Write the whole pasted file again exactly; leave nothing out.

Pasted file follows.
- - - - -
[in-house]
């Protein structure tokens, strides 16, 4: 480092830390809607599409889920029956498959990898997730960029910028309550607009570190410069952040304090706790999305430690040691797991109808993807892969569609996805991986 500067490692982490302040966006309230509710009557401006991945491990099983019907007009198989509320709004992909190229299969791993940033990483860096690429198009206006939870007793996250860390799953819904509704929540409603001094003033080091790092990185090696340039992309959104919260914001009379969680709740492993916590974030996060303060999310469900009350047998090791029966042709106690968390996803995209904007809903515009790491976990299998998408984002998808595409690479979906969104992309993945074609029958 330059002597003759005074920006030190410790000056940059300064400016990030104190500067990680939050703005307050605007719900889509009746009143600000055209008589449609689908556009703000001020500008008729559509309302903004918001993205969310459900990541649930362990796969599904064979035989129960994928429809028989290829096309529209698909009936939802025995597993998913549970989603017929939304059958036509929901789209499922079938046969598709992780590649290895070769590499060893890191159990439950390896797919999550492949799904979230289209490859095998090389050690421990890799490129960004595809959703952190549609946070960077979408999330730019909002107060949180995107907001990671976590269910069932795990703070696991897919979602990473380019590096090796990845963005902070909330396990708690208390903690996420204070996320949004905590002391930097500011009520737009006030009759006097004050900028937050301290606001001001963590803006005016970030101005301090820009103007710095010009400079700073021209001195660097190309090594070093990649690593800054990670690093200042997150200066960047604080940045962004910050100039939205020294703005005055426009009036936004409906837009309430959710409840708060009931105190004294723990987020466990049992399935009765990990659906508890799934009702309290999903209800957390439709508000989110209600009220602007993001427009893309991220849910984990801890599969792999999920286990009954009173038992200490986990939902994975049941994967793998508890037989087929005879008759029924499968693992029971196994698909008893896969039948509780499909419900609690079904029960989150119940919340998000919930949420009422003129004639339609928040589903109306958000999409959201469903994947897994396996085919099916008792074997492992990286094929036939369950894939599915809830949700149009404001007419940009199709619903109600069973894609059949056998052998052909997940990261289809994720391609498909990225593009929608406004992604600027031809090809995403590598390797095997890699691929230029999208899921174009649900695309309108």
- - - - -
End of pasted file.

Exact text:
[in-house]
């Protein structure tokens, strides 16, 4: 480092830390809607599409889920029956498959990898997730960029910028309550607009570190410069952040304090706790999305430690040691797991109808993807892969569609996805991986 500067490692982490302040966006309230509710009557401006991945491990099983019907007009198989509320709004992909190229299969791993940033990483860096690429198009206006939870007793996250860390799953819904509704929540409603001094003033080091790092990185090696340039992309959104919260914001009379969680709740492993916590974030996060303060999310469900009350047998090791029966042709106690968390996803995209904007809903515009790491976990299998998408984002998808595409690479979906969104992309993945074609029958 330059002597003759005074920006030190410790000056940059300064400016990030104190500067990680939050703005307050605007719900889509009746009143600000055209008589449609689908556009703000001020500008008729559509309302903004918001993205969310459900990541649930362990796969599904064979035989129960994928429809028989290829096309529209698909009936939802025995597993998913549970989603017929939304059958036509929901789209499922079938046969598709992780590649290895070769590499060893890191159990439950390896797919999550492949799904979230289209490859095998090389050690421990890799490129960004595809959703952190549609946070960077979408999330730019909002107060949180995107907001990671976590269910069932795990703070696991897919979602990473380019590096090796990845963005902070909330396990708690208390903690996420204070996320949004905590002391930097500011009520737009006030009759006097004050900028937050301290606001001001963590803006005016970030101005301090820009103007710095010009400079700073021209001195660097190309090594070093990649690593800054990670690093200042997150200066960047604080940045962004910050100039939205020294703005005055426009009036936004409906837009309430959710409840708060009931105190004294723990987020466990049992399935009765990990659906508890799934009702309290999903209800957390439709508000989110209600009220602007993001427009893309991220849910984990801890599969792999999920286990009954009173038992200490986990939902994975049941994967793998508890037989087929005879008759029924499968693992029971196994698909008893896969039948509780499909419900609690079904029960989150119940919340998000919930949420009422003129004639339609928040589903109306958000999409959201469903994947897994396996085919099916008792074997492992990286094929036939369950894939599915809830949700149009404001007419940009199709619903109600069973894609059949056998052998052909997940990261289809994720391609498909990225593009929608406004992604600027031809090809995403590598390797095997890699691929230029999208899921174009649900695309309108």